In the third-season opener of new Five-0, the wife of Chin Ho Kelly dies. When Chin Ho catches up to his man, he shoots him dead. There are no witnesses and he gets off without repercussion.

The literary James Bond and beer

The product-placement deal between Skyfall, the 23rd James Bond film, and Heineken has gotten some 007 fans worked up. Yahoo! Movie’s MovieTalk blog did an April 4 post summarizing fan reaction. An exerpt:

"Martini, James?"
"No. Make mine Heineken (R)."

“D**** you, Product Placement,” Doug wrote on Twitter in response to our update on @YahooMovies. Davey C simply tweeted “Screw ‘em.” Dave Yakir echoed thoughts with a “what a load of crap” tweet, and Keith Williams typed, “Booooo!!!”

The James Bond of Ian Fleming’s original novels and short stories was no stranger to beer, though he didn’t drink it with the same frequency as martinis, bourbon, whiskeys and soda or champagne. But here is a sampling:

Diamonds Are Forever (1956): Bond and Felix Leiter are driving to Saratoga from New York City. The duo “stopped for lunch at The Chicken in the Basket, a log-built Frontier-style road-house with standard equipment…(T)he scrambled eggs and sausages and hot buttered rye toast and the Miller Highlife beer came quickly and were good.”

The Living Daylights (1962): Bond is in Berlin. One one of three nights a British agent will cross the border between East and West and 007 is to shoot a KGB assassin. During one afternoon, after a two-hour walk, has a meal in a restaurant. He has two Molle mit Korn, which we’re told is a double schapps “washed down with draught Lowenbrau.”

The Man With the Golden Gun (1965): Trying to get a lead on killer Fransisco Scaramanga, Bond stops by a brothel and orders a Red Stripe beer. The woman taking his order “deftly uncapped the bottle and put it on the counter besides an almost clean glass.”

In 2006, the Brookston Beer Bulletin blog had a long post (CLICK HERE to read it; the post also has a longer list of other times the literary Bond had beer) that addressed the possibility 007 might have a Heinken in that year’s Casino Royale movie. The blog did not approve of that brand.

But Heineken? Not Heineken. Bond’s character would never drink such swill. He wouldn’t be a snob about wine, food, clothes, cars and practically everything else and then drink such a pedestrian beer.

(snip)

The fictional resort town where most of the (Casino Royale) novel takes place is supposedly near the mouth of the Somme River in the Picardie region, which is only about two hours from Belgium. So while France is not known for its beers, a good selection of Belgian beers would likely be available at the casino and area restaurants. That’s what a beer savvy Bond would order.

We suspect all of this will depend how the Heineken placement is handled. If Daniel Craig’s Bond has a Heineken while still having other drinks, no problem. On the other hand, if it’s handled like this recent Hawaii Five-0 episode with Subway, audiences may wince:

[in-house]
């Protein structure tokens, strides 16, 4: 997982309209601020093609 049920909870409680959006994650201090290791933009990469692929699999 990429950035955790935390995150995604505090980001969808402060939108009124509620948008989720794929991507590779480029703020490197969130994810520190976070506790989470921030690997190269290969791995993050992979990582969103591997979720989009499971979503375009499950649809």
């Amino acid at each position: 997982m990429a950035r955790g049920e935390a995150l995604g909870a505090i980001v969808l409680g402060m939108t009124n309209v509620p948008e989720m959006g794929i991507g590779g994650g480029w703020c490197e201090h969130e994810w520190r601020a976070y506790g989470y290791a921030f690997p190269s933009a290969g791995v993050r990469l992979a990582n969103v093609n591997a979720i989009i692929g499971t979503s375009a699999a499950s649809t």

The proprietor of the James Bond Dossier was interviewed by the CBC about product placement and the Heineken deal. Just CLICK HERE to check it out.

UPDATE (April 8): The Scotsman.com Web site has weighed in on the subject and you can CLICK HERE to read it. The article starts off with an anecdote that appears to have been taken from the 1998 book Adrian Turner on Goldfinger. We say appears because the quotes are the same as the ones Turner got from interviewing Guy Hamilton. There’s no attribution of the quotes, however.

UPDATE II (April 9): Looks like the Web site of Bloomberg Businessweek also ran a short article on the subject.

Homages in Skyfall and Five-0 to past 007 films? (spoiler)

Spoiler involved is fairly minor (especially since the horse is out of the barn) but stop reading if you want to remain spoiler-free.

After looking at images at the Facebook page of Bondklub Deutschland & Friends you have to wonder whether Skyfall, the 50th anniversary James Bond film,will have homages to past 007 movies.

Bond flies past a statue of a stag in Thunderball (left), a statue of a stag at 007's ancestral home in Skyfall as photographed by the Foraging Photographer. Coincidence?


Thanks to photos appearing on the Foraging Photographer blog, images of a set intended to pass for Bond’s ancestral home in Scotland show there’s a statue of a stag atop a gate post. In 1965′s Thunderball, Bond (Bill Suitor doubling for Sean Connery), using a jetpack, flies past a statue of a stag while getting away from some minor villains.

An homage? If so, it’s fairly subtle. Eon Productions pulled the same trick with 2002′s Die Another Day, the 40th anniversary 007 movie, which was packed with references to earlier Bond films. Many were pretty obvious, such as Q’s workshop filled with old gadgets, everything from what was supposed to be Thunderball’s jetpack to Rosa Klebb’s deadly shoe in From Russia With Love.

Separately, the March 19 installment of the new Hawaii Five-0 series had a “McGuffin” that would be familar to those who’ve seen Die Another Day. The plot centered around conflict diamonds, the same thing that caused Bond (Pierce Brosnan) to pursue Colonel Moon/Gustav Graves in the 2002 Bond film.

You could write that off to coincidence except the Nov. 21 episode of Five-0 also had things in common with Die Another Day, including a North Korean setting, the hero being tortured and dark, murky photography for scenes set in North Korea. Maybe the Five-0 writing staff liked the movie.